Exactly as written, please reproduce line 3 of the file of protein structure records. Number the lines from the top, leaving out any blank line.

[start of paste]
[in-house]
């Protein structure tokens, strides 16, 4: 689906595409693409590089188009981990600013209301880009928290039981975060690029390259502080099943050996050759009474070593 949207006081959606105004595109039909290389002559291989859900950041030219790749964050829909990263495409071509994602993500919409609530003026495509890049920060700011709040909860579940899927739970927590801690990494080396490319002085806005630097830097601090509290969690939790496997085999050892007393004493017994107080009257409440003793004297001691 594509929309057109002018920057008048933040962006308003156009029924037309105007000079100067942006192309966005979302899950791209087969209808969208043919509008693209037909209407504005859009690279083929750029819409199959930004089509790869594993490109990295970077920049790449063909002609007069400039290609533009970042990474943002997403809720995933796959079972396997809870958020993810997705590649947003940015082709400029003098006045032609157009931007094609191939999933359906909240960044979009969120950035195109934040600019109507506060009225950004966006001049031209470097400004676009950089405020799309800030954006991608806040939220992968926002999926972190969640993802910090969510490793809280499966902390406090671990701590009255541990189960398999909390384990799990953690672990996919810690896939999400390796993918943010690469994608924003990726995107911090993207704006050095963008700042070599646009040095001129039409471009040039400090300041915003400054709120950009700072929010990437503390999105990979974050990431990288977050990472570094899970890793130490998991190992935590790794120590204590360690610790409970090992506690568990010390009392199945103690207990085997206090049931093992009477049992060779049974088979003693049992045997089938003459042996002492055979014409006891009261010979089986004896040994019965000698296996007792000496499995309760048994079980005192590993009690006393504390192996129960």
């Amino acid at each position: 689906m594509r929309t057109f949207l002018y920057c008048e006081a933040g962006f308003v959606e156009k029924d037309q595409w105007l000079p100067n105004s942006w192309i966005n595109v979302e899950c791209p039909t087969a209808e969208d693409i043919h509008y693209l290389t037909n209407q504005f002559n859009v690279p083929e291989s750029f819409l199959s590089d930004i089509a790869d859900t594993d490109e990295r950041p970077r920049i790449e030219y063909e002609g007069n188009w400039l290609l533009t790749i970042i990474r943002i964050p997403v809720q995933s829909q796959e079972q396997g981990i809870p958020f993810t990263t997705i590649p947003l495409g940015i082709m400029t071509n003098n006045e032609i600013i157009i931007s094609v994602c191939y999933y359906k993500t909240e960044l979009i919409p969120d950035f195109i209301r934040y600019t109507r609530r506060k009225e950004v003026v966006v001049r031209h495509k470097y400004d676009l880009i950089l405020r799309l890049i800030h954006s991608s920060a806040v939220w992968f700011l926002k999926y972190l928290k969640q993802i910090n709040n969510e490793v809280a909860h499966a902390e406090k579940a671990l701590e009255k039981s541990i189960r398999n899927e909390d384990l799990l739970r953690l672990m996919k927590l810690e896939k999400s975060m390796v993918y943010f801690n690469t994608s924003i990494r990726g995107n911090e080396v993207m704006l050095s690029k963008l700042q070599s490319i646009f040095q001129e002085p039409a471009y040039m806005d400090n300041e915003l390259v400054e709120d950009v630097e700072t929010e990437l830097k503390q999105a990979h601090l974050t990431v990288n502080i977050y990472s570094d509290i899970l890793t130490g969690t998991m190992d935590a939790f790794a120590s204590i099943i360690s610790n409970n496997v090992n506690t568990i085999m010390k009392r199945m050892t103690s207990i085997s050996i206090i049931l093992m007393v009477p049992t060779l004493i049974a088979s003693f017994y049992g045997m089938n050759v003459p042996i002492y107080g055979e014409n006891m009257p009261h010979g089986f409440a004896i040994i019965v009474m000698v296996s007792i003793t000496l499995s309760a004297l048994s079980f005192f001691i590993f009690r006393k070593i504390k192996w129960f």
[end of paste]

């Amino acid at each position: 689906m594509r929309t057109f949207l002018y920057c008048e006081a933040g962006f308003v959606e156009k029924d037309q595409w105007l000079p100067n105004s942006w192309i966005n595109v979302e899950c791209p039909t087969a209808e969208d693409i043919h509008y693209l290389t037909n209407q504005f002559n859009v690279p083929e291989s750029f819409l199959s590089d930004i089509a790869d859900t594993d490109e990295r950041p970077r920049i790449e030219y063909e002609g007069n188009w400039l290609l533009t790749i970042i990474r943002i964050p997403v809720q995933s829909q796959e079972q396997g981990i809870p958020f993810t990263t997705i590649p947003l495409g940015i082709m400029t071509n003098n006045e032609i600013i157009i931007s094609v994602c191939y999933y359906k993500t909240e960044l979009i919409p969120d950035f195109i209301r934040y600019t109507r609530r506060k009225e950004v003026v966006v001049r031209h495509k470097y400004d676009l880009i950089l405020r799309l890049i800030h954006s991608s920060a806040v939220w992968f700011l926002k999926y972190l928290k969640q993802i910090n709040n969510e490793v809280a909860h499966a902390e406090k579940a671990l701590e009255k039981s541990i189960r398999n899927e909390d384990l799990l739970r953690l672990m996919k927590l810690e896939k999400s975060m390796v993918y943010f801690n690469t994608s924003i990494r990726g995107n911090e080396v993207m704006l050095s690029k963008l700042q070599s490319i646009f040095q001129e002085p039409a471009y040039m806005d400090n300041e915003l390259v400054e709120d950009v630097e700072t929010e990437l830097k503390q999105a990979h601090l974050t990431v990288n502080i977050y990472s570094d509290i899970l890793t130490g969690t998991m190992d935590a939790f790794a120590s204590i099943i360690s610790n409970n496997v090992n506690t568990i085999m010390k009392r199945m050892t103690s207990i085997s050996i206090i049931l093992m007393v009477p049992t060779l004493i049974a088979s003693f017994y049992g045997m089938n050759v003459p042996i002492y107080g055979e014409n006891m009257p009261h010979g089986f409440a004896i040994i019965v009474m000698v296996s007792i003793t000496l499995s309760a004297l048994s079980f005192f001691i590993f009690r006393k070593i504390k192996w129960f």